Meet The Interns: Sarah Stevenson

Sarah Stevenson is in her senior year at Arizona State University majoring in Creative Writing. She is currently writing and illustrating a children’s book for her Honor’s Thesis Project. This is Sarah’s first semester at the Superstition Review.

1. What is your position with Superstition Review and what are your responsibilities?

I am the Fiction Editor at Superstition Review and my responsibilities are to solicit work from 20 authors, read and vote on submissions, send acceptance/rejection emails and post bios and head shots for those authors we accept.

2. Why did you decide to get involved with Superstition Review?

I wished to gain some experience outside of a classroom, and Superstition Review seemed a perfect fit.

3. Besides interning for Superstition Review, how do you spend your time?

During the school year my life is pretty much consumed with school and work (at Starbucks), but I try and make time to read and paint and spend time with my friends and family.

4. What other position(s) for Superstition Review would you like to try out?

I would have liked to try the position of Art Editor, if only because my love of art is right up there with my love of fiction.

5. Describe one of your favorite literary works.

I am particularly in love with The Scarlet Letter by Nathaniel Hawthorne because it raises some fascinating questions on morality and community and the foundations of this country. I could write paper after paper on that book and not get bored.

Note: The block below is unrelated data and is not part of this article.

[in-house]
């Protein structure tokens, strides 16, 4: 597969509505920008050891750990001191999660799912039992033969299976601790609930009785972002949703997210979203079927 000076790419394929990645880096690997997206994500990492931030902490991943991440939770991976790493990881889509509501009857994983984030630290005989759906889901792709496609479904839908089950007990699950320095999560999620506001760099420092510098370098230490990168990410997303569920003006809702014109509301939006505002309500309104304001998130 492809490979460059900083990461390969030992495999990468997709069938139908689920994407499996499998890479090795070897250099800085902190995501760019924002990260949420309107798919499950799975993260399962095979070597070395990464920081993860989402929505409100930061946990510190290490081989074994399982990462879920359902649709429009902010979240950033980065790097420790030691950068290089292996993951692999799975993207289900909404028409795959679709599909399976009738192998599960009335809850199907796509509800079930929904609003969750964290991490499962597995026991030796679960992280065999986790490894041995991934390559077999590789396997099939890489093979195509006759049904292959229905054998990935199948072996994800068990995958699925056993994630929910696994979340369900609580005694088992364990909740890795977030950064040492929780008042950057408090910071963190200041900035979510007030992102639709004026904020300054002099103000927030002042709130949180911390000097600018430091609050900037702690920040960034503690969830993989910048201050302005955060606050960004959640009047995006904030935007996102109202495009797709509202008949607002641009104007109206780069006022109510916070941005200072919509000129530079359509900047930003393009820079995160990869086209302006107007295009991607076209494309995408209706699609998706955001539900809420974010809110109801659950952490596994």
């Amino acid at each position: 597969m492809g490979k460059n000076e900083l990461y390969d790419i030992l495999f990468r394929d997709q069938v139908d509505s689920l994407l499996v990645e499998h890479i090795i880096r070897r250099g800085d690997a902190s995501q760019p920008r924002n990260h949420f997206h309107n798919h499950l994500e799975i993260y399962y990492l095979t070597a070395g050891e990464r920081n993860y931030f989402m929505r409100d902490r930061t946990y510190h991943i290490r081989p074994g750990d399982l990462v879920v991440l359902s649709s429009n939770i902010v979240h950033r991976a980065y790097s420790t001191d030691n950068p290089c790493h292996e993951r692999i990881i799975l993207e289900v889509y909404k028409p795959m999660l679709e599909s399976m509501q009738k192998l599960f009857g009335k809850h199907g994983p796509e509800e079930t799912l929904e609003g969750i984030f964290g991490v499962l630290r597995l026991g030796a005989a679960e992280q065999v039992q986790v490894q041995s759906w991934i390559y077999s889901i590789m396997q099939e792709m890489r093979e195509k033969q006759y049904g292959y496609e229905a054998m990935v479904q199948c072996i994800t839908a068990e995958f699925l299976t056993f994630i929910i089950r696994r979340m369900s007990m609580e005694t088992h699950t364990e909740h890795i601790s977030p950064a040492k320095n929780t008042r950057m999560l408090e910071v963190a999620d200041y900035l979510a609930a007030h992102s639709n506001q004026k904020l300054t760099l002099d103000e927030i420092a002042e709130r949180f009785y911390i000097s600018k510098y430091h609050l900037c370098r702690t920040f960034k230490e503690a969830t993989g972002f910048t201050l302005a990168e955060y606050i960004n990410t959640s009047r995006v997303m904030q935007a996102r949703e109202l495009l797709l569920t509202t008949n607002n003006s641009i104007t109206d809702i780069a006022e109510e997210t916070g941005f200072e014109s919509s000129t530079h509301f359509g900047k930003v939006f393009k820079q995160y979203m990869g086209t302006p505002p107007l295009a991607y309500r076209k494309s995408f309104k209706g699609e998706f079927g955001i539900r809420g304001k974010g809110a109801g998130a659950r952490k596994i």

6. What are you currently reading?

These is My Words by Nancy E. Turner. It is another favorite of mine – partially because it takes place in Arizona around the 1880s but mostly because the main character is perhaps one of the most spirited, entertaining, and realistic characters I have ever read. It is part adventure, part history, part romance, and no matter how many times I read it, it still gets me every time.

7. Creatively, what are you currently working on?

At the moment I am working on my Honor’s Thesis Creative Project, which is to write and illustrate a children’s book. It is proving to be a great deal more work than the traditional Honor’s Thesis, but I figure if nothing else it is a wonderful diversion from the normal literary analysis, and an excuse to paint frequently.

8. Where do you see yourself in 10 years?

Honestly, I have no idea. At the moment I can see my life branching out in so many different directions that the future remains quite a mystery to me. All I can do is hope that in 10 years I am happy, and that I have no regrets about which branch I chose to follow.